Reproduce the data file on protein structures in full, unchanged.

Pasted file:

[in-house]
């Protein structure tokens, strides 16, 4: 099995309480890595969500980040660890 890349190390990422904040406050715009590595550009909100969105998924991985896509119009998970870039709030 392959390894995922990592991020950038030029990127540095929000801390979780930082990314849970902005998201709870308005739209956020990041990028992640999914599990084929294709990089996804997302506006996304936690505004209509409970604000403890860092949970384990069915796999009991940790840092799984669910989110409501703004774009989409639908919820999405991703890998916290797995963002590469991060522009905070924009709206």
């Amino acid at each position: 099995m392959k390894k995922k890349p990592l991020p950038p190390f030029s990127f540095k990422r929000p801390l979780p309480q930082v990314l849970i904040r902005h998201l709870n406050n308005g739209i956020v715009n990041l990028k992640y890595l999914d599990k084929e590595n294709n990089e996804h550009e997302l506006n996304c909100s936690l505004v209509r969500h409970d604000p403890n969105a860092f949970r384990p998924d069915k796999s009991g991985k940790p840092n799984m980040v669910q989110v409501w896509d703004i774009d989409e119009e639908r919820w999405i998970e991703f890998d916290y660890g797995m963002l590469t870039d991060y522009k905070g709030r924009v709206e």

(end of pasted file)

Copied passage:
[in-house]
């Protein structure tokens, strides 16, 4: 099995309480890595969500980040660890 890349190390990422904040406050715009590595550009909100969105998924991985896509119009998970870039709030 392959390894995922990592991020950038030029990127540095929000801390979780930082990314849970902005998201709870308005739209956020990041990028992640999914599990084929294709990089996804997302506006996304936690505004209509409970604000403890860092949970384990069915796999009991940790840092799984669910989110409501703004774009989409639908919820999405991703890998916290797995963002590469991060522009905070924009709206």
């Amino acid at each position: 099995m392959k390894k995922k890349p990592l991020p950038p190390f030029s990127f540095k990422r929000p801390l979780p309480q930082v990314l849970i904040r902005h998201l709870n406050n308005g739209i956020v715009n990041l990028k992640y890595l999914d599990k084929e590595n294709n990089e996804h550009e997302l506006n996304c909100s936690l505004v209509r969500h409970d604000p403890n969105a860092f949970r384990p998924d069915k796999s009991g991985k940790p840092n799984m980040v669910q989110v409501w896509d703004i774009d989409e119009e639908r919820w999405i998970e991703f890998d916290y660890g797995m963002l590469t870039d991060y522009k905070g709030r924009v709206e």